Heavy Duty Honor: to Bear a Bear

by Jon Lindenauer

        Tom O'Grady, 2nd; Jon, 1st; and Alejandro Gauna, 3rd

There are many, many half-marathon races in the Northeastern United States, but only one holds the special distinction of being named the "Best Half-Marathon in the Northeast" by Competitor magazine, and that title is held by the Adiondack Half-Marathon at Schroon Lake.

The lake and the course are undoubtedly beautiful, set in the heart of "Adirondack Country" of upstate New York, with striking vistas of mountains and stretches of waterside tranquility. If one is inclined to seek the deeper meaning coin incidental circumstances, it is almost as though the lake was made for a marathon: the marathon course fully completing the circumference of the lake via the adjacent roads, with the half-marathon beginning at its halfway point to complete the circuit.

Reflecting back now - as someone who oftentimes DOES try to find the meaning in the coincidental - there were a number of factors which compelled me to run the race.

For one, it is part of the USATF Adirondack Grand Prix, a series of races throughout the USA Track and Field-designated "Adirondack region" in which points are assigned based on completion of those races.

Additionally, I wanted to race. I would describe autumn in upstate New York as the Superbowl, the World Series, the Stanley Cup and the NBA Finals rolled into one from a trail and road racing perspective. The more ideal weather and the fall foliage combine to stack the racing schedule, which has in the past compelled me to run races which I was unprepared for just for the sake of getting in on the fun.

The final reason, and the most important, was the fact that someone in my family had passed away. After a long bout with illness including a period of remission she died shortly after her son's (my cousin's) wedding, as though she had spiritually intended for this specific sequence of events to occur. I have always loved the idea of honoring someone's memory in the best way a person knows how whether that is painting or writing a song or starting a charity or some other way. In my case, I had it set in my mind that I wanted to honor her by running this race.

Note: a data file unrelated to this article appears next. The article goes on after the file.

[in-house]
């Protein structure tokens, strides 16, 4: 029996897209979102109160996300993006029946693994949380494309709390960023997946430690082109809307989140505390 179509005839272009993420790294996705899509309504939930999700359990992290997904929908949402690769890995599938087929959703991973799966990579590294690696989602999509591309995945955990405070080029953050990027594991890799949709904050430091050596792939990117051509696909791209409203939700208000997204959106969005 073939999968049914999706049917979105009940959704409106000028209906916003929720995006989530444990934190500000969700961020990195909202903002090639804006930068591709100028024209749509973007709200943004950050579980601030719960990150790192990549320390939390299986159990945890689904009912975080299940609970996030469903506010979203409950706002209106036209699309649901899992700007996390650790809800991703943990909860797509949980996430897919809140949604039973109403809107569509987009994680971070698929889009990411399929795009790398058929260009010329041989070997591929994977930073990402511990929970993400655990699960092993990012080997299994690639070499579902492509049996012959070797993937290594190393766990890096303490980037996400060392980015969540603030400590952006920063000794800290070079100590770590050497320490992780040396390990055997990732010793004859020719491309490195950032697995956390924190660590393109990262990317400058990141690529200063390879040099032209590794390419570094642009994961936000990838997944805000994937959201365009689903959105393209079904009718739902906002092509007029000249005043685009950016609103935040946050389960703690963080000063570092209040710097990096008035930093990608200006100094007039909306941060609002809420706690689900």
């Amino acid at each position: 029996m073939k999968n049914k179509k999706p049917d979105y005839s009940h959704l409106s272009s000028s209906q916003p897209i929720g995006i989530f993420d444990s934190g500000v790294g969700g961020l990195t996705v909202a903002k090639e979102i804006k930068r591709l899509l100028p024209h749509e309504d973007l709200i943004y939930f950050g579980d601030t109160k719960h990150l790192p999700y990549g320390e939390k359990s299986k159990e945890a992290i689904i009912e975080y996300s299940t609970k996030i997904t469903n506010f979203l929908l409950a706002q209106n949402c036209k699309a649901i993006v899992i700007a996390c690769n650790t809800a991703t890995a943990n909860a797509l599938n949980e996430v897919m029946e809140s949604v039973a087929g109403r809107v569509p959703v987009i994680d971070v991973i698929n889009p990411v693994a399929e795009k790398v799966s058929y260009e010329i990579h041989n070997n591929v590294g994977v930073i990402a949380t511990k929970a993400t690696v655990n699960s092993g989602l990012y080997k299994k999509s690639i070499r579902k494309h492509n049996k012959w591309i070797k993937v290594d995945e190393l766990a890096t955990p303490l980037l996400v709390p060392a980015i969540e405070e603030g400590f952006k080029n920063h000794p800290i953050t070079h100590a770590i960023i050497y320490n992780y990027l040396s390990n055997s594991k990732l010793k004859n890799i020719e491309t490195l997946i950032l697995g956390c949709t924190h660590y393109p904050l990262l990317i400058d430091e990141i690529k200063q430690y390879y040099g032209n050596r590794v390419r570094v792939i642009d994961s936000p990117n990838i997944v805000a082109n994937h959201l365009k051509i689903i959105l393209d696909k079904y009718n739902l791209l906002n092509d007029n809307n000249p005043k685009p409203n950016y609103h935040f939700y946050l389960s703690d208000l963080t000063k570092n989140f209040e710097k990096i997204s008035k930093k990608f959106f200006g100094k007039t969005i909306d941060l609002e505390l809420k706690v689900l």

Honoring her would be far easier said than done as it turned out. At the Malta 10k one week out from the Adirondack Half I raced catastrophically and was purely in what runners might refer to as "survival mode" after two miles; a point in which a runner's mindset shifts from racing in any competitive way to having purely the goal of completing the race with no time or pace ambitions. If this same circumstance replayed itself in the half-marathon I would still have roughly 85% of the race remaining at the "survival" threshold. Even my Garmin watch had very little faith in me: its "race predictor" feature was telling me, based on training pace and heart rate data, I would likely run five minutes slower than my latest previous half-marathon (and this prediction is premised on completely ideal racing conditions). I tried my best, though, to set all of these factors aside.

The village of Schoon Lake was indeed very cool. On the eve of the race, as a fervent brewery enthusiast, I made a point of checking out Paradox Brewing, located approximately 8 miles outside of the village. I could not give this particular establishment a more glowing review and was definitely excited that their beer would be available at the finish of the race. It was also very clear in and around the town, even as someone with an affinity for big cities, how people fall in love with this kind of small lakeside town life.